The Little Beach-Bird

By Richard Henry Dana

Thou little bird, thou dweller by the sea,
Why takest thou its melancholy voice,
And with that boding cry
Why o’er the waves dost fly?
O, rather, bird, with me
Through the fair land rejoice!

Thy flitting form comes ghostly dim and pale,
As driven by a beating storm at sea;
Thy cry is weak and scared,
As if thy mates had shared
The doom of us. Thy wail,—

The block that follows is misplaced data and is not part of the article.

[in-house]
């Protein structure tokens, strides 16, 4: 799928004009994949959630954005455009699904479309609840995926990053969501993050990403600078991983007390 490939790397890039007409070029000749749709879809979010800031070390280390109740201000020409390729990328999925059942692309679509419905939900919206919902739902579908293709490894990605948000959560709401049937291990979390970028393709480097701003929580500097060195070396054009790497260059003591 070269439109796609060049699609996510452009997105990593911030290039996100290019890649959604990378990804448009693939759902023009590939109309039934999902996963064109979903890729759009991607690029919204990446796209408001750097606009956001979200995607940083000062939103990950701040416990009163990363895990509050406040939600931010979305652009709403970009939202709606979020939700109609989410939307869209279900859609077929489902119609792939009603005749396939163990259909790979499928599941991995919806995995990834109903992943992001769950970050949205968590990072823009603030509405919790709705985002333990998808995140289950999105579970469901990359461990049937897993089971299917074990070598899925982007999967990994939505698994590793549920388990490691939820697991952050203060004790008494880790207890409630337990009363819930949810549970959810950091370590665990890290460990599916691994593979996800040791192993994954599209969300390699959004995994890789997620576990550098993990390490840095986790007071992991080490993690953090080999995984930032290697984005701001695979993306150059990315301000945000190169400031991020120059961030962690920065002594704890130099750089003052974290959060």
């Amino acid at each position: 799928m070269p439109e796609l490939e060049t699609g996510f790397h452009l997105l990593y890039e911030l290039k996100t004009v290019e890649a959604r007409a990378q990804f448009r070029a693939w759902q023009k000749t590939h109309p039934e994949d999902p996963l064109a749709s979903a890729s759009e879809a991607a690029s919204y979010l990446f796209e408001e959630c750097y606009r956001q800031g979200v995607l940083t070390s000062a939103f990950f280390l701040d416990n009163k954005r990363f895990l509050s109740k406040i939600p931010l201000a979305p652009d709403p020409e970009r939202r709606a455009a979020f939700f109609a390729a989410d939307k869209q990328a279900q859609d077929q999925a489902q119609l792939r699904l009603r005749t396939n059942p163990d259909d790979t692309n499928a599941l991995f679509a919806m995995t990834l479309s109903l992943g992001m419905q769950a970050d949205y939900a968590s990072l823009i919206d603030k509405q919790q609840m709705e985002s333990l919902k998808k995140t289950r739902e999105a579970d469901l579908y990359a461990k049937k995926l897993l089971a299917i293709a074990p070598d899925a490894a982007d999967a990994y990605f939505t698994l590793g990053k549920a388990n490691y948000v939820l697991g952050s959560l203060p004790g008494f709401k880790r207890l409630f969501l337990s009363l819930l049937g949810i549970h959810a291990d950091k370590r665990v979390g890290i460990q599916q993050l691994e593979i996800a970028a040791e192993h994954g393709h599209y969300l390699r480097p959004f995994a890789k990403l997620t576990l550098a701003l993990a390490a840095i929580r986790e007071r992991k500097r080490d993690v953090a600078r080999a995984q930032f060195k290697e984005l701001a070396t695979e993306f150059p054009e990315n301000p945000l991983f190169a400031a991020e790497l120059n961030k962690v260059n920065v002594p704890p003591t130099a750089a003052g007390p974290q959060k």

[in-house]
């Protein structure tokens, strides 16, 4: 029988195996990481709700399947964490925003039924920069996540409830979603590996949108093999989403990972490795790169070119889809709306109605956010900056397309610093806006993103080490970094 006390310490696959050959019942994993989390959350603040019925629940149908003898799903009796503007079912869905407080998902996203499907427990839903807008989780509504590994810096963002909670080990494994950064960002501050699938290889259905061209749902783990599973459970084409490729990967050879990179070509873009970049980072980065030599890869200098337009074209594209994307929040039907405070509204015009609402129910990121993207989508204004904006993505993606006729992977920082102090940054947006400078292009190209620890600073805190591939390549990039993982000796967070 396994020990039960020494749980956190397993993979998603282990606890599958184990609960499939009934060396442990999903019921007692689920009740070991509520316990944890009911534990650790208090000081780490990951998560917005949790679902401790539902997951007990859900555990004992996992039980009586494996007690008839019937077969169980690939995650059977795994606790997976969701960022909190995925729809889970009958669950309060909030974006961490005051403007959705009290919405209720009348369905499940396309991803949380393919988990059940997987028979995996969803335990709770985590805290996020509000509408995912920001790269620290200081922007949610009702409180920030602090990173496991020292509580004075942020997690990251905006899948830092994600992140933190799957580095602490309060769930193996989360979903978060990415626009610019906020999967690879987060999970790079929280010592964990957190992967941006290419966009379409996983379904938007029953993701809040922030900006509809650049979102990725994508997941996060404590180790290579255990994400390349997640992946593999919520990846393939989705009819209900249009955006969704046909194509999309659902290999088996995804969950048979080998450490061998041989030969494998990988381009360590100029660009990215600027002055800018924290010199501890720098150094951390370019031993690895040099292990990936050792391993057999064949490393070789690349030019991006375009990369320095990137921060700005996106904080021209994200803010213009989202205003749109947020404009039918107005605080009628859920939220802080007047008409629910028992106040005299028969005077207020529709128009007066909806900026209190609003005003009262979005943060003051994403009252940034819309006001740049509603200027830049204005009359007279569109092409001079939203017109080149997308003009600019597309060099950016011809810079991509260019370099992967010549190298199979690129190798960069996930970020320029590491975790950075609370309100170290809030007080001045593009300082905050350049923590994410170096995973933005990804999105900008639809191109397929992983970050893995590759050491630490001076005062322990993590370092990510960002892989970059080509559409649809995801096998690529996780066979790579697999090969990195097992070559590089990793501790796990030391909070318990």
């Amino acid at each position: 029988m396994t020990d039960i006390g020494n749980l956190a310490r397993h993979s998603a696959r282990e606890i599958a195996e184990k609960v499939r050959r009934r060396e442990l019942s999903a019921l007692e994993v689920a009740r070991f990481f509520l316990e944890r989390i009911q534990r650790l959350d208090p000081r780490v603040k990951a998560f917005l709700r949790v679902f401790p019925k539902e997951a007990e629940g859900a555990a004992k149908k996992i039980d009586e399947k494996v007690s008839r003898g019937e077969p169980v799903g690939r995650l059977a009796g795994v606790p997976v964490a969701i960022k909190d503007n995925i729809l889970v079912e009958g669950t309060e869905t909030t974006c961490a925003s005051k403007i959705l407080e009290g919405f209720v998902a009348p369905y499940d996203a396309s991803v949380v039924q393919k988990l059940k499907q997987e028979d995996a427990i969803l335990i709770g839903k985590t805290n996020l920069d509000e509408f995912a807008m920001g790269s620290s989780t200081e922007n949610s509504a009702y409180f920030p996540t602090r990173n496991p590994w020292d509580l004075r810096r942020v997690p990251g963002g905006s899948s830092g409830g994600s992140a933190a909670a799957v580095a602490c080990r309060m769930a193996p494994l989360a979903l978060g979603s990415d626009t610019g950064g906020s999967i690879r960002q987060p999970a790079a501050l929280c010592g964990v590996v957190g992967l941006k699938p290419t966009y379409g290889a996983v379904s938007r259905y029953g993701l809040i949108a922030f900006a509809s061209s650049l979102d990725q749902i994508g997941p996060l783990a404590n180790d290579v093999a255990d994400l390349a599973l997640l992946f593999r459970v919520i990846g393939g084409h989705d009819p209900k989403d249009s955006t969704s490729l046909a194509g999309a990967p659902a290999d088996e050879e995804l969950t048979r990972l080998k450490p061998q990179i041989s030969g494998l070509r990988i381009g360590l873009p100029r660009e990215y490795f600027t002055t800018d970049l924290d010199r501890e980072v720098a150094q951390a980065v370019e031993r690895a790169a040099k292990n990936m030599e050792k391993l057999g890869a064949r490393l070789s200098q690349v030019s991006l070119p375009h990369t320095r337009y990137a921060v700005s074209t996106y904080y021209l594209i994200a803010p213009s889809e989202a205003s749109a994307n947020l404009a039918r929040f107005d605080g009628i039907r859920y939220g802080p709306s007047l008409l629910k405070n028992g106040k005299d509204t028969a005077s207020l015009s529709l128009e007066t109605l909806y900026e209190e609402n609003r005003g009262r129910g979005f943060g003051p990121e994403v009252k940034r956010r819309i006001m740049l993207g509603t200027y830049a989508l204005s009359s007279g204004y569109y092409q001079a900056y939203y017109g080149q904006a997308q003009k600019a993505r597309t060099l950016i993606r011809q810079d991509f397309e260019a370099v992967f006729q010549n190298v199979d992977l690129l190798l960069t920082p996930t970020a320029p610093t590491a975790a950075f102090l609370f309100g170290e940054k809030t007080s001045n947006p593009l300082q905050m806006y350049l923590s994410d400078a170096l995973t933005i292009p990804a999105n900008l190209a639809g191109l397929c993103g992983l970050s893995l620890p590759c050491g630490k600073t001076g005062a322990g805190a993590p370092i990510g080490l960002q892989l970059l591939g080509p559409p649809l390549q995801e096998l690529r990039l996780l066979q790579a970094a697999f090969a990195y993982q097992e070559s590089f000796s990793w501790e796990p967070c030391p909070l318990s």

What doth it bring to me?

Thou call’st along the sand, and haunt’st the surge,
Restless, and sad; as if, in strange accord
With the motion and the roar
Of waves that drive to shore,
One spirit did ye urge—
The Mystery—the Word.

Of thousands, thou, both sepulchre and pall,
Old Ocean! A requiem o’er the dead,
From out thy gloomy cells,
A tale of mourning tells,—
Tells of man’s woe and fall,
His sinless glory fled.

Then turn thee, little bird, and take thy flight
Where the complaining sea shall sadness bring
Thy spirit nevermore.
Come, quit with me the shore,
For gladness and the light,
Where birds of summer sing.

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